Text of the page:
By Alfred Hermida
Technology editor, BBC News website
Microsoft wants to sell 10 million units of the Xbox 360 within 12 to 16 months of the launch of its next generation games console.
Microsoft's Xbox 360 will be in the shops by Christmas
The target was announced by Xbox marketing boss Peter Moore at a video games conference in London.
The 360 is due to go on sale before Christmas in the US, Europe, and Japan.
Sony's PlayStation 3 is due out in spring 2006 and Nintendo's Revolution later next year. Microsoft is counting on being first with its Xbox 360.
It wants to take an early lead in the battle to dominate the next generation of consoles.
The software giant was a year behind Sony's PlayStation 2 in launching the original Xbox and it never managed to make up the time in sales.
This time round, Microsoft is aiming to grab what Mr Moore called the "first mover advantage".
"The target of 10 million units gives tremendous momentum to a platform," said the Xbox executive during his keynote access at the Elspa (Entertainment and Leisure Software Publishers Association) games summit in London.
"That is a target we are looking at that we think we can reach in quite a quick manner."
Pressed on the issue, Mr Moore added that he believed Microsoft could reach the 10 million mark in 12 to 16 months.
He dismissed suggestions that being first with a new piece of technology was a mistake.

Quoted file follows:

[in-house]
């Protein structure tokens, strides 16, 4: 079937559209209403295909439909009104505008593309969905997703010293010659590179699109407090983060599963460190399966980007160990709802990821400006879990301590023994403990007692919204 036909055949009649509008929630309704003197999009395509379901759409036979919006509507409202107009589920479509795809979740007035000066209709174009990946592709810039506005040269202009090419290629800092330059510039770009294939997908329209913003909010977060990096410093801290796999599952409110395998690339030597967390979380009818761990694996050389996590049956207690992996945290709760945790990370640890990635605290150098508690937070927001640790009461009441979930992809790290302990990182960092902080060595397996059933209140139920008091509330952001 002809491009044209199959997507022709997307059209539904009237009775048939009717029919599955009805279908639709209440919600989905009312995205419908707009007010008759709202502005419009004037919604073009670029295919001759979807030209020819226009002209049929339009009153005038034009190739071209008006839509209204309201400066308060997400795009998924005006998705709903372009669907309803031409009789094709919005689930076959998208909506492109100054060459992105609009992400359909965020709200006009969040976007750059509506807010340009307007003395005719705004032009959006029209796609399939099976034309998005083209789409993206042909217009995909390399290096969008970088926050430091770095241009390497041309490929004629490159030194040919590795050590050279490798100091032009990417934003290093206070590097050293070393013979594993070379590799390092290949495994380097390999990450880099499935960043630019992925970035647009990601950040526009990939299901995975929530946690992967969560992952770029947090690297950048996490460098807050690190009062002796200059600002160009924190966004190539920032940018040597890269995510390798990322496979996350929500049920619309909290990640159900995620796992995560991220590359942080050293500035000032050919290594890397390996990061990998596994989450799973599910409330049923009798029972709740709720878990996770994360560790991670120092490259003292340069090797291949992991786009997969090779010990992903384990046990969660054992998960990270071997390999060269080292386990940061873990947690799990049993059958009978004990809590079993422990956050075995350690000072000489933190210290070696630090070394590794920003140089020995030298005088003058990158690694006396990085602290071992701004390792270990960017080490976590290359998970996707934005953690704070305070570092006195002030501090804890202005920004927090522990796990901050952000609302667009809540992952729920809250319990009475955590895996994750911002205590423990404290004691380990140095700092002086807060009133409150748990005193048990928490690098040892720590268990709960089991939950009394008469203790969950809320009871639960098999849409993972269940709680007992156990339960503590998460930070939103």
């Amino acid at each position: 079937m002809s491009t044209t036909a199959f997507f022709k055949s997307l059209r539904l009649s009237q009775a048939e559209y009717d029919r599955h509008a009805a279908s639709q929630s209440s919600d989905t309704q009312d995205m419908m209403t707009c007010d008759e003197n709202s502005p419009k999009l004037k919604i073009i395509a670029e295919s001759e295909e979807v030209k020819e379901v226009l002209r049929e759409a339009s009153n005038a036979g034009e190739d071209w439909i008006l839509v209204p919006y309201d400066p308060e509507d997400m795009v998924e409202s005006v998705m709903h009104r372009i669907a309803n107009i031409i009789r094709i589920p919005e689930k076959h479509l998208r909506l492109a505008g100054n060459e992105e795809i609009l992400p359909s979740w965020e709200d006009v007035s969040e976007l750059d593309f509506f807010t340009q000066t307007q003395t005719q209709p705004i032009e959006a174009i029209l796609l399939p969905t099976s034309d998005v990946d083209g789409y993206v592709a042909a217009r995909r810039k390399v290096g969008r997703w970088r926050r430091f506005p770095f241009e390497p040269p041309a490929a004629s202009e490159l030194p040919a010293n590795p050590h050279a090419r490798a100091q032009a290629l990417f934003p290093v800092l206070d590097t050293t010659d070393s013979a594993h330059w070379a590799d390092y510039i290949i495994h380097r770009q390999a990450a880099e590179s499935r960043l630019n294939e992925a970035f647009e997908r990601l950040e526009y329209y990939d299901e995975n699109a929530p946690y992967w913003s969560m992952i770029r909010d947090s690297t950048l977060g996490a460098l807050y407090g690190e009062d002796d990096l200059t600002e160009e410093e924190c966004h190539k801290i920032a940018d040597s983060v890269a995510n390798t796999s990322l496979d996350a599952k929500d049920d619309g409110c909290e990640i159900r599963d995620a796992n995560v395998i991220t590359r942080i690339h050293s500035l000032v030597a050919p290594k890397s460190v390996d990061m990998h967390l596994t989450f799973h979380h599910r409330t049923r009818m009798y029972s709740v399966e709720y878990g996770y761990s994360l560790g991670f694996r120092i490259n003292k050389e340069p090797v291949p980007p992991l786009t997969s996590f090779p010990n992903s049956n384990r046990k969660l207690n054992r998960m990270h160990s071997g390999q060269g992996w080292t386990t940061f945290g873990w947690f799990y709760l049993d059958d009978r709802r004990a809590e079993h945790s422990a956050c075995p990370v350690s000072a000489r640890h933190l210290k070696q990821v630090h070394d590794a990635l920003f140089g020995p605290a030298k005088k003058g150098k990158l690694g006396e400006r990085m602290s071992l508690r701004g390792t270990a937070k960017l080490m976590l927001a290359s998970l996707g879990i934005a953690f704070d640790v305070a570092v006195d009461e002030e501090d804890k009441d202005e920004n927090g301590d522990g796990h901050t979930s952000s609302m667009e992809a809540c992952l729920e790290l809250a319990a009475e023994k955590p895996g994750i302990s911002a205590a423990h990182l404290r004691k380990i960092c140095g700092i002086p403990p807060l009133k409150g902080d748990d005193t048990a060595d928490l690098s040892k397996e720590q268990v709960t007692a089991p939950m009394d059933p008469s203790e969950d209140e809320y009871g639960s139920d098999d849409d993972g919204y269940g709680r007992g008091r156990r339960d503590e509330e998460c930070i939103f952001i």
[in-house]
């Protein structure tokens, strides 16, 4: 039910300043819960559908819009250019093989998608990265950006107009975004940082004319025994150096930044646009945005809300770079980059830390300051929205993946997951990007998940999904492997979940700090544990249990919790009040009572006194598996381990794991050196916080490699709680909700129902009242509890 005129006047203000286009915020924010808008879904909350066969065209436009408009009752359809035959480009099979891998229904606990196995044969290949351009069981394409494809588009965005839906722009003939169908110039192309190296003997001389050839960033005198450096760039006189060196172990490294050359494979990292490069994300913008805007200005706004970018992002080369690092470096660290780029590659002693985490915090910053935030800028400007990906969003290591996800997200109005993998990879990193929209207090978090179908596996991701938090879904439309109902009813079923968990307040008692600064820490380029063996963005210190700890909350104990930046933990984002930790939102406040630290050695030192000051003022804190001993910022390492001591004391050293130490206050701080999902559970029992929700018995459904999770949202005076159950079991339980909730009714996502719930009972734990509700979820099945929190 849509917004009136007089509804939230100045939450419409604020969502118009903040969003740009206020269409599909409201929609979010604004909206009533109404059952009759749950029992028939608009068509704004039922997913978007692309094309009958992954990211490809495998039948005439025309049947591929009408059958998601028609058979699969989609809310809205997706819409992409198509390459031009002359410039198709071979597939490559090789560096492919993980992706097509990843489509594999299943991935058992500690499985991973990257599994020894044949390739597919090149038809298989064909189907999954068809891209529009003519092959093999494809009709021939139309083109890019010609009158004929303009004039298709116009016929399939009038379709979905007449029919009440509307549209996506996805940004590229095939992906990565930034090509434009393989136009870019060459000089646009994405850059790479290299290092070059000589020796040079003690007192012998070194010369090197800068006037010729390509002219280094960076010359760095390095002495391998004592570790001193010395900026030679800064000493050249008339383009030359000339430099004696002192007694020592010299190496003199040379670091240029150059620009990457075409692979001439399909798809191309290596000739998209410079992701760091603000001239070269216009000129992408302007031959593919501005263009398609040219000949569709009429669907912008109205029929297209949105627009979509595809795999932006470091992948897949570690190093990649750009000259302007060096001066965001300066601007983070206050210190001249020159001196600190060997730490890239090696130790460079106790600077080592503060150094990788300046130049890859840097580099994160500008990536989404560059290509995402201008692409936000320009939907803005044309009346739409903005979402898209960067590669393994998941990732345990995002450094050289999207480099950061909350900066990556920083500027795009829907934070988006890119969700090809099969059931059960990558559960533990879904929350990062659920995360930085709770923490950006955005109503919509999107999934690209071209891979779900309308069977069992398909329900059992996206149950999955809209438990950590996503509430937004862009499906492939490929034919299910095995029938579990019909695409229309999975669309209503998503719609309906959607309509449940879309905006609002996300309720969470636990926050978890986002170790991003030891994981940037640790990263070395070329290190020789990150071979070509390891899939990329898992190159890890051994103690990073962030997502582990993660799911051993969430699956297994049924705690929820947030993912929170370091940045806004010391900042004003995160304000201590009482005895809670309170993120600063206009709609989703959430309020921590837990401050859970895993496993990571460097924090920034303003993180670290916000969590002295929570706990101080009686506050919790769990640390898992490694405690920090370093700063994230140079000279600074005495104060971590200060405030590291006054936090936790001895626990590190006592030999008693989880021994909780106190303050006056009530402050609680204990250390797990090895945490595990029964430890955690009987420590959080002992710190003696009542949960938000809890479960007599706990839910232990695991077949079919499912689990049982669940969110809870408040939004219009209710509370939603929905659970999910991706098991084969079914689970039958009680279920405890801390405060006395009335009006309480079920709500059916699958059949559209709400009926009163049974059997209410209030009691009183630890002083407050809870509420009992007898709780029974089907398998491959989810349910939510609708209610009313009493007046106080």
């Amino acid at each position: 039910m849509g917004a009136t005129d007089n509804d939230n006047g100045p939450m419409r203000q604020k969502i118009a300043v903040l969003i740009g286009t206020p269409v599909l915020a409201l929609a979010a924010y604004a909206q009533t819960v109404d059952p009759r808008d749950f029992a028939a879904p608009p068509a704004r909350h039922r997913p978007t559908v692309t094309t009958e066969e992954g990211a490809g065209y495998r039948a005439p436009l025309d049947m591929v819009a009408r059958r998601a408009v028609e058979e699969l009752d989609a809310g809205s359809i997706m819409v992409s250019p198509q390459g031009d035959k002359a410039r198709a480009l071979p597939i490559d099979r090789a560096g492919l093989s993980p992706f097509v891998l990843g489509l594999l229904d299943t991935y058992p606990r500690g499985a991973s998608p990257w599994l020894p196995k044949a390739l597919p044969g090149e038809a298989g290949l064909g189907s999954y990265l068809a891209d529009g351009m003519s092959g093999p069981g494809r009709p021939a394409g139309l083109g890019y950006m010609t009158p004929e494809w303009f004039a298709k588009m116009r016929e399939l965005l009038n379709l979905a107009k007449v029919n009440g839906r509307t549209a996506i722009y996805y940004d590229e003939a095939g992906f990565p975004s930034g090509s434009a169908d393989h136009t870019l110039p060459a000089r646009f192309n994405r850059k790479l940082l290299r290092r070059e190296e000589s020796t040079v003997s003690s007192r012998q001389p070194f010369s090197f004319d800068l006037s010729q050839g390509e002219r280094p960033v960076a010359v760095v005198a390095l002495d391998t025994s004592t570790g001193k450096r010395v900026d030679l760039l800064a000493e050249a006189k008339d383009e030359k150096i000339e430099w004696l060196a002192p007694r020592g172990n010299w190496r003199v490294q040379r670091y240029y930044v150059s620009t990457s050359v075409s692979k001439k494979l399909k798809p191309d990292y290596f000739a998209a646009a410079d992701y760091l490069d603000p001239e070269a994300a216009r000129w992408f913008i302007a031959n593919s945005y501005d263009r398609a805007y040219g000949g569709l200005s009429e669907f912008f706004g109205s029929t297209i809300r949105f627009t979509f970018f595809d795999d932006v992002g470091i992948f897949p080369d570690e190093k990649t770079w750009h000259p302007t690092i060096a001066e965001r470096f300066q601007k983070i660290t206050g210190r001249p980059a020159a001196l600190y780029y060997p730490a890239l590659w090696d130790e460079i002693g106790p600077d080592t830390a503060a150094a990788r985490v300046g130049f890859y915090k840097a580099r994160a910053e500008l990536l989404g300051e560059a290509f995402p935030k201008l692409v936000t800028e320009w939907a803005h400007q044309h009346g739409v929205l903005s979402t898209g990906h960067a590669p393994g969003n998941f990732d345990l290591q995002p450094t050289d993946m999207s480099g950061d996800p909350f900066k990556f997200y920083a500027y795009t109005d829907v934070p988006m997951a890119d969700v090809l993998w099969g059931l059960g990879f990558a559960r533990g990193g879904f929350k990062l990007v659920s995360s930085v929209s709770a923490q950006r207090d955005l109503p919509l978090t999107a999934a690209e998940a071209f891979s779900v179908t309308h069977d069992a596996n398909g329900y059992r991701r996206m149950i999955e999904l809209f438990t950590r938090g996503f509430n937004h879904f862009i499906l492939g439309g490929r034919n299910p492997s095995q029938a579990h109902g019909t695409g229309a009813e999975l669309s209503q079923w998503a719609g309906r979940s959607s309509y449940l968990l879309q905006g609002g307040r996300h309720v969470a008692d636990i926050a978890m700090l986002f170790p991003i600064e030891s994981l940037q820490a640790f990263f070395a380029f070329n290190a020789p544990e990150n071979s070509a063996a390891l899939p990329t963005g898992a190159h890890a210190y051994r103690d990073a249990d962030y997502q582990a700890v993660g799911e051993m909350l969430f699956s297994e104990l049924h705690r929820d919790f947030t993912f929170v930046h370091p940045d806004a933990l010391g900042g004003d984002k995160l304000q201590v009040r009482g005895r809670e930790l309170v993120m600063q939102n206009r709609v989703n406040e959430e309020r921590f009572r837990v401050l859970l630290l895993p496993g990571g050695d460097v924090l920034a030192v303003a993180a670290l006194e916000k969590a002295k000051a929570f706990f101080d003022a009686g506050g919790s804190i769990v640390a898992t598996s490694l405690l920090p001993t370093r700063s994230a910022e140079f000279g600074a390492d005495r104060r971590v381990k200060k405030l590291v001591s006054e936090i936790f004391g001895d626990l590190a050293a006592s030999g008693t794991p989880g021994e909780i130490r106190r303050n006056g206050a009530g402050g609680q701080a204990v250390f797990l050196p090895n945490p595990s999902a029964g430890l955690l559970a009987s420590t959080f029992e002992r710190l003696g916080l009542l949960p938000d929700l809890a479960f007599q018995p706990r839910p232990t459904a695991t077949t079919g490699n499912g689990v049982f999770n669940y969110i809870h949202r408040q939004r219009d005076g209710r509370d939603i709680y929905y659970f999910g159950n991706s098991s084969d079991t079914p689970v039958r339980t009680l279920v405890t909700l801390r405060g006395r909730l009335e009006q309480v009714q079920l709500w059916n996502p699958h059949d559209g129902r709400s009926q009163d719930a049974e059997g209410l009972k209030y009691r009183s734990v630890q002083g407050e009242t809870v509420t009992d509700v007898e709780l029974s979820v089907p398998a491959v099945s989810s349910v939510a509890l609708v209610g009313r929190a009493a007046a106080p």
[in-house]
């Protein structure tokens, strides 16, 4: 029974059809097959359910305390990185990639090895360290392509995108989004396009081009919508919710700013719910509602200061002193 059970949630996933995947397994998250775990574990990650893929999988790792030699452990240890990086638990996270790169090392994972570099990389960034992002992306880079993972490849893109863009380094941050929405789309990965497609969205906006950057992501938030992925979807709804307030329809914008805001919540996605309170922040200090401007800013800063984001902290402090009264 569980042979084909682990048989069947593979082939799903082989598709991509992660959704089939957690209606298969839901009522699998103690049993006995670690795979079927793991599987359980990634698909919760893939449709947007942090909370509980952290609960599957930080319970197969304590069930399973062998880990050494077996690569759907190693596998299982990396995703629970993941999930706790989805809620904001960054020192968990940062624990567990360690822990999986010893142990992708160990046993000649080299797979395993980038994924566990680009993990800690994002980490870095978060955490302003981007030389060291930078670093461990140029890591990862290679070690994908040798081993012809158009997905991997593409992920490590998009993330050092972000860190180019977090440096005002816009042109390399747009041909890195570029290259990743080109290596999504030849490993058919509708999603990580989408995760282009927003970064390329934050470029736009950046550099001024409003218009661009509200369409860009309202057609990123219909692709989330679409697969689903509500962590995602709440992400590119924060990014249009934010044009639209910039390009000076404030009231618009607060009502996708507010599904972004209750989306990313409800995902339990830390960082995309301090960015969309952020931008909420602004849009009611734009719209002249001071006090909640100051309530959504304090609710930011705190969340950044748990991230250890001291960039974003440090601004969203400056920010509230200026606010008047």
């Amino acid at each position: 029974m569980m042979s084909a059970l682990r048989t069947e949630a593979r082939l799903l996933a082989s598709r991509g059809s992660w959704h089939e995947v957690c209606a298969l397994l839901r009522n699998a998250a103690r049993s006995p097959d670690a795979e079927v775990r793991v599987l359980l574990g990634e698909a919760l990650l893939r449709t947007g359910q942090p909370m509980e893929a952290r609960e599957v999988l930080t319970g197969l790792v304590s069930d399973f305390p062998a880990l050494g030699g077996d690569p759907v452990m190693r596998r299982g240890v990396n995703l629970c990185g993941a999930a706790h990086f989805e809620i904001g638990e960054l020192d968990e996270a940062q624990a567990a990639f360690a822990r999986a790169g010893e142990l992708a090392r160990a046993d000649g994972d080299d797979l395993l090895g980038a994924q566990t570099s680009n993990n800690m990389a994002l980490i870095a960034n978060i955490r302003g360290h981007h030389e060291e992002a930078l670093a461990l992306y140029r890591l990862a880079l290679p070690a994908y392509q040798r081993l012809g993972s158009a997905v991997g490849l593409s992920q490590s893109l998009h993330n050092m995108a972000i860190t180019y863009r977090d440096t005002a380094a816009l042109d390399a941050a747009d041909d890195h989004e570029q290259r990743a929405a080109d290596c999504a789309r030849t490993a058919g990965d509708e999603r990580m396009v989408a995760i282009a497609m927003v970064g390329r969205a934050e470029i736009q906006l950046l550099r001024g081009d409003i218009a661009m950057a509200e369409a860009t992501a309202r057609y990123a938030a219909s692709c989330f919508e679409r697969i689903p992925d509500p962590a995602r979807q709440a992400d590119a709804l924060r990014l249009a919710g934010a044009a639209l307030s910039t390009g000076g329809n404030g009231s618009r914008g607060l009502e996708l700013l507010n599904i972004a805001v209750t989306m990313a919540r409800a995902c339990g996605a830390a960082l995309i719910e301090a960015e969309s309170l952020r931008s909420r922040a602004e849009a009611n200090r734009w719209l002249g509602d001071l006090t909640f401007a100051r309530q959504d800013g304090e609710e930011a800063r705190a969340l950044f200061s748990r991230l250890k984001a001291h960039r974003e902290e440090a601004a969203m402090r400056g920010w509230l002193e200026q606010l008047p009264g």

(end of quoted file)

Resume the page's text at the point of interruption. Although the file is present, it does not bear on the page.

He said the Xbox 360 was not the Dreamcast, referring to the Sega machine that came out in the late 1990s, only to be overshadowed by the release of the PlayStation 2.
Microsoft has said the 360 will go on sale in the US some time after Thanksgiving in November, with Europe and Japan following shortly afterwards.
Sony fight back
For its part, Sony has talked about releasing its PlayStation 3 in the spring of 2006.
But it is not clear if this means just Japan, or whether the release date also includes the US and Europe.
Sony's PlayStation 3 is dubbed a "supercomputer for entertainment"
Asked about the European release of the PS3, Sony Computer entertainment Europe President David Reeves, said he did not know when this would happen.
"I would like to think we would get it in Europe around the same time as Japan," he said at the Elspa summit.
"That first mover advantage is real if you have momentum," said Mr Reeves, adding that Sony was ready to do battle with Microsoft.